Gys is the CEO and Co-founder of Wyzetalk. Wyzetalk is the leading Enterprise Social Network and Workforce engagement platform in Africa.
Gys is a student of systems thinking and has a masters degree in systems. He has an internationally accredited paper on “The effect of social business software in the enterprise and its effects”

Innovation and the Importance of Culture

Why is it that 80% of business leaders feel that innovation is vital to survival yet only 4% feel that they are doing anything about it?

Organisations and their leadership teams typically view innovation at another level… something abstract. Imagine viewing it as a ‘what to do?’; how can we, as an organisation, behave differently?

Too often executives may think that they are coming up with really good and novel ideas – where in fact they are simply variations on an old theme. Whenever one comes to a make an important management decision it is imperative that considerable attention in given to defining the problem correctly.

The rapid change in the business environment brought about by technological innovation, socio-cultural development, economic fluctuations and other factors means that there needs to be an overall understanding of what is going on.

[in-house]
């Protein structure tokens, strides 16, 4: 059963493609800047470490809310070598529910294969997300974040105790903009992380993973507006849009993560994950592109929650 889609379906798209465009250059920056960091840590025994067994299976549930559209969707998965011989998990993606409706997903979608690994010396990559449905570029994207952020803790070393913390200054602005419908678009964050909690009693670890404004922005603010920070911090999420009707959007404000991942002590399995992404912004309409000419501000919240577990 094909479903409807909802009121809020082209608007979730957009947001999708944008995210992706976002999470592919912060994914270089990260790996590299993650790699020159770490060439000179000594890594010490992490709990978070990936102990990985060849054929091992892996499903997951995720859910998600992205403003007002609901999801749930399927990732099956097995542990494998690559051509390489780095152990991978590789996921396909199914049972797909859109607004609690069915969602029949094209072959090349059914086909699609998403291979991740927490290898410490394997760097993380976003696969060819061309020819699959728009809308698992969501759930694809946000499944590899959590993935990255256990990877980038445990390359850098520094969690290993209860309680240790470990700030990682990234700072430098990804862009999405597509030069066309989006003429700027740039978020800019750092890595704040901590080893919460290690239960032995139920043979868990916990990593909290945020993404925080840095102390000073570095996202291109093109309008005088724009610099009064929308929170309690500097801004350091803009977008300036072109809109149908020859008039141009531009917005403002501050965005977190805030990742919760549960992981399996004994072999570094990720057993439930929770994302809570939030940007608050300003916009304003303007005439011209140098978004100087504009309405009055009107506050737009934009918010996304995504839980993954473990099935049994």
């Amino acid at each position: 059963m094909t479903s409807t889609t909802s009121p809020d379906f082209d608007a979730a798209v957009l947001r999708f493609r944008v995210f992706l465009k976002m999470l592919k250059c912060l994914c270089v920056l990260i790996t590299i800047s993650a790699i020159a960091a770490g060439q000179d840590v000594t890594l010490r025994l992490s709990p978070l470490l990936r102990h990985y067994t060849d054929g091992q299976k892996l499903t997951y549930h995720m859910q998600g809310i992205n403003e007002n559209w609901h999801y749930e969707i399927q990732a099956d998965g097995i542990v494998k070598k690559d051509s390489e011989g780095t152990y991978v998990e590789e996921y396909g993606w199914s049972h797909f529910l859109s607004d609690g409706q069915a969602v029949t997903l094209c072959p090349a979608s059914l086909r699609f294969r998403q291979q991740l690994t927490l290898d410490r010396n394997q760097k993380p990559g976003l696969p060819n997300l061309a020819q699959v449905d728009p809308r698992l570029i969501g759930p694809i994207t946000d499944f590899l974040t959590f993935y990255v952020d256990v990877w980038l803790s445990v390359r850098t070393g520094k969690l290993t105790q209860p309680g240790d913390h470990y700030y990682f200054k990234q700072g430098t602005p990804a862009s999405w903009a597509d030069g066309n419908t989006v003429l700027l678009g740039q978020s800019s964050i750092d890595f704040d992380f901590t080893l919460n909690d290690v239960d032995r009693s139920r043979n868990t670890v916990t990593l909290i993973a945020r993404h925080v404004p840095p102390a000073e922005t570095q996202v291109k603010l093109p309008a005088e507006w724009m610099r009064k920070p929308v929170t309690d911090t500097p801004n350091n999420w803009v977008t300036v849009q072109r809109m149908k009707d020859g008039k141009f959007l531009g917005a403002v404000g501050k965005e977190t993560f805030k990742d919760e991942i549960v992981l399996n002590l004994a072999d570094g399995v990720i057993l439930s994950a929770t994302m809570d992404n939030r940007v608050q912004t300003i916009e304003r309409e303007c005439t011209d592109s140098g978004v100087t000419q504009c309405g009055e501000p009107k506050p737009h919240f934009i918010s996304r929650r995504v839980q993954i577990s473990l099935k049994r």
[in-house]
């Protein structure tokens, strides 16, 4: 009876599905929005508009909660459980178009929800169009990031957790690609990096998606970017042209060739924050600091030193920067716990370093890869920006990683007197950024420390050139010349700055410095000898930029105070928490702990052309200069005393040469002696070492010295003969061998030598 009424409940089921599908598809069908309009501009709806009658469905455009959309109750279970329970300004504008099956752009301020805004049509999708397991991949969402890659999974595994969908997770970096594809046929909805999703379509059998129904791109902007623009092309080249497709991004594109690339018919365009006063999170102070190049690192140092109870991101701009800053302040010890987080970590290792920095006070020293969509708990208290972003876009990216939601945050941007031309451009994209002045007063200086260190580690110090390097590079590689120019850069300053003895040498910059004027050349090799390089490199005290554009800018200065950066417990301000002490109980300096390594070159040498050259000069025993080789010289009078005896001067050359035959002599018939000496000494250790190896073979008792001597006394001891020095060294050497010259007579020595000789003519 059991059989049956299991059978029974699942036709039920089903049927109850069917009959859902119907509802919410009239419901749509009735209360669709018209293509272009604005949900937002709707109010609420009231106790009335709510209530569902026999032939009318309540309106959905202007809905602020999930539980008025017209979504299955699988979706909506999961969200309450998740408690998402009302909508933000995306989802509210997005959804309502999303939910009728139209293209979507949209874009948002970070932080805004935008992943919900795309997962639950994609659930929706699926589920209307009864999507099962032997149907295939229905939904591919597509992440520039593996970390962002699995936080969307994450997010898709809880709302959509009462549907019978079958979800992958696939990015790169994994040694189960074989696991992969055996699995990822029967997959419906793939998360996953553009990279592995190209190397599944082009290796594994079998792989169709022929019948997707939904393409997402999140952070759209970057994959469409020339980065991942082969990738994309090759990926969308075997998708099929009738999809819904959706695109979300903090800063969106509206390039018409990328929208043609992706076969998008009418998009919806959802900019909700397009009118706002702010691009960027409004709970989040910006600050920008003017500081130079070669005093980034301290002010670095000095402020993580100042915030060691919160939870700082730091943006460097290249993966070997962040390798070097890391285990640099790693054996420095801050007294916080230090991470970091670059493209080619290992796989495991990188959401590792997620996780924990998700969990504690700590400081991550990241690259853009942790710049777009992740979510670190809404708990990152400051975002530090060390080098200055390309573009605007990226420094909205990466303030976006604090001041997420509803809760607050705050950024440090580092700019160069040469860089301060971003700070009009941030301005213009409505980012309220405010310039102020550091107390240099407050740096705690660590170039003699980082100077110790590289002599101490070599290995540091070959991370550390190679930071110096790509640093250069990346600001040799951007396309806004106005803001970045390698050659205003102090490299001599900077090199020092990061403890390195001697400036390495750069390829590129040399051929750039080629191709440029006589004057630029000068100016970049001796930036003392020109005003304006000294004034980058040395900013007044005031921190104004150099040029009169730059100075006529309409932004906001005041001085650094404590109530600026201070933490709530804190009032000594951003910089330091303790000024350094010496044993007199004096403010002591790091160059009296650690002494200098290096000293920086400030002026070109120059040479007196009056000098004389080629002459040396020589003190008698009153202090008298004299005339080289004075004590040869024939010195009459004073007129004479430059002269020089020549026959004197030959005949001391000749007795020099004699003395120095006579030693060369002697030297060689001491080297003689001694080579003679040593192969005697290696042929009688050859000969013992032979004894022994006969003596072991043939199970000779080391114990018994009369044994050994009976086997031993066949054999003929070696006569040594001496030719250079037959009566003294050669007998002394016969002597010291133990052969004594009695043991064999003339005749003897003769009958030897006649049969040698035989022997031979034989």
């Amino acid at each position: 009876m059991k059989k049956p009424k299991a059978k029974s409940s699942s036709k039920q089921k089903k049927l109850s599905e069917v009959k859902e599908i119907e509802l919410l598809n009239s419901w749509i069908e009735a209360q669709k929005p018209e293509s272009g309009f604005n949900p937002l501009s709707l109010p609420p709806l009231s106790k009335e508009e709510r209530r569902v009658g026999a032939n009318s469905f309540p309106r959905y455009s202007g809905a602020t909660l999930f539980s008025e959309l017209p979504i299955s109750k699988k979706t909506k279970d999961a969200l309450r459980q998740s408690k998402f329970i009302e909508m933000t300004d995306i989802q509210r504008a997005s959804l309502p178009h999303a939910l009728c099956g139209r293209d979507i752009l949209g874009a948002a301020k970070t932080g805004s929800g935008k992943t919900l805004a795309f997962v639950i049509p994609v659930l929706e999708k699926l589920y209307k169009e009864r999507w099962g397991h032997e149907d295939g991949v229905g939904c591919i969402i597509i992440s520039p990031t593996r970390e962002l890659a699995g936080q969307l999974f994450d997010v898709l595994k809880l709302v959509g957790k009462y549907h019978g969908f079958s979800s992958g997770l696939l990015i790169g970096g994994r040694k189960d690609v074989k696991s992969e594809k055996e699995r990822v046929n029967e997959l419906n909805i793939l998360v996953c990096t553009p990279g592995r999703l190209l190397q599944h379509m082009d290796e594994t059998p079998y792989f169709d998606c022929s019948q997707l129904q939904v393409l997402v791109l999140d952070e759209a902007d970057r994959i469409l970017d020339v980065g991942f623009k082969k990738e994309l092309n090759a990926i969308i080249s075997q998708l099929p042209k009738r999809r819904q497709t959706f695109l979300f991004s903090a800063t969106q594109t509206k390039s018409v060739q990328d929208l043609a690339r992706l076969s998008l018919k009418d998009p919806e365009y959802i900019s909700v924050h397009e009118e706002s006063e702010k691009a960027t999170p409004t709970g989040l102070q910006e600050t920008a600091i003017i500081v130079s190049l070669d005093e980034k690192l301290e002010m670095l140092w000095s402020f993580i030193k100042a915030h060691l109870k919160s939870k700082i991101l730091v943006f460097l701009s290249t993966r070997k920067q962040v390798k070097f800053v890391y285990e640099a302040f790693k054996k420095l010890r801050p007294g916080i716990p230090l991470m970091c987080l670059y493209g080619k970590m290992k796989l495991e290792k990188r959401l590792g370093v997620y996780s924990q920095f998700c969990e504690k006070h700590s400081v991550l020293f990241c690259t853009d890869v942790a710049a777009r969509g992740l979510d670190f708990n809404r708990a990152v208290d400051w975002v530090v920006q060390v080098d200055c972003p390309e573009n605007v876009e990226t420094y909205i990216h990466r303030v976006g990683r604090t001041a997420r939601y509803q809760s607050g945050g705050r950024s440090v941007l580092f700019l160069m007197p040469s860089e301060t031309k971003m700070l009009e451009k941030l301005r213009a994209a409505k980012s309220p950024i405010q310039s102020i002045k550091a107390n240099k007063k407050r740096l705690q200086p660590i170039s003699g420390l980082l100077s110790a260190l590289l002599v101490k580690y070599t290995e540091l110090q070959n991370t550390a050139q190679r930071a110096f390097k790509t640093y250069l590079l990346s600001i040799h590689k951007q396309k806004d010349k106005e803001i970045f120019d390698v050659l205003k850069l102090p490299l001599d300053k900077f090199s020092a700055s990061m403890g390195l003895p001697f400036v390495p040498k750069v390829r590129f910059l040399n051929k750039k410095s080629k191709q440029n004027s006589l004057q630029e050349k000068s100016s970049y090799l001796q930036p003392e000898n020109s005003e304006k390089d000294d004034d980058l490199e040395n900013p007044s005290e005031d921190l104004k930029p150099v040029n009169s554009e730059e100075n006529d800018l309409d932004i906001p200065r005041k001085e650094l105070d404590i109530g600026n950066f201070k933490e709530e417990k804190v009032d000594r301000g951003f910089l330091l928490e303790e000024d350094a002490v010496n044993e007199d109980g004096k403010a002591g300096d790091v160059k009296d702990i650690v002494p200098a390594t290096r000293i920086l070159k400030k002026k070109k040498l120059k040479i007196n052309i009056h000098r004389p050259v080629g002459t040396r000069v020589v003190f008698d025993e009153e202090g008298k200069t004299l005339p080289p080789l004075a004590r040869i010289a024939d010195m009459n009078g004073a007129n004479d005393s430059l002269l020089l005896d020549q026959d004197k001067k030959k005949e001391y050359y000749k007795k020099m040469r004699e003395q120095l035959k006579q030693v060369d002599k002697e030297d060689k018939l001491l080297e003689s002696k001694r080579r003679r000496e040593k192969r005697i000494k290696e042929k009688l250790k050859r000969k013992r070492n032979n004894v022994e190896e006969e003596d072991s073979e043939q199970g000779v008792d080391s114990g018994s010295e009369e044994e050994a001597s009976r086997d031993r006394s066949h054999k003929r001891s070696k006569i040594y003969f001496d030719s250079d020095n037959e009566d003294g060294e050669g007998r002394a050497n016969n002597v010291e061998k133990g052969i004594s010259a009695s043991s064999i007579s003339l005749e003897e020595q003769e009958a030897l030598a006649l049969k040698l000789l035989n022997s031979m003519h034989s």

Decision-making and problem solving both rely on the supply of information in order to make logical choices. Oftentimes defining the problem itself and coming up with ideas that represent viable alternatives for consideration pose considerable difficulties. This leads me to suggest that leaders need to foster a culture of Divergent Thinking.

During our consultations and during our implementations of Social Business Software within organizations, we typically see a number of standout issues:

  • Organisations, on the whole, are terrible and communicating;
  • People compete rather than co-operate with each other;
  • People fail to work as cross-functional teams preferring to stay in organisational silos;
  • Meetings are unproductive and lack any formal innovation programmes and techniques;
  • Organisations, typically, are unwilling to consider external and fresh perspectives.

If you believe that there is a fresh way to look at things, that real change can and will lead to more innovations within your businesses through the implementation of Social Business Software then consider doing the following:

  • Institute an innovation programme that is framed as part of a marketing plan or a corporate strategy;
  • Implement a reward system for innovation;
  • Create a budget for innovation to build an ecosystem that drives creative problem solving;
  • Seek ideas from outside the organisation through the creation of external Social Business Communities that engages your customers and suppliers;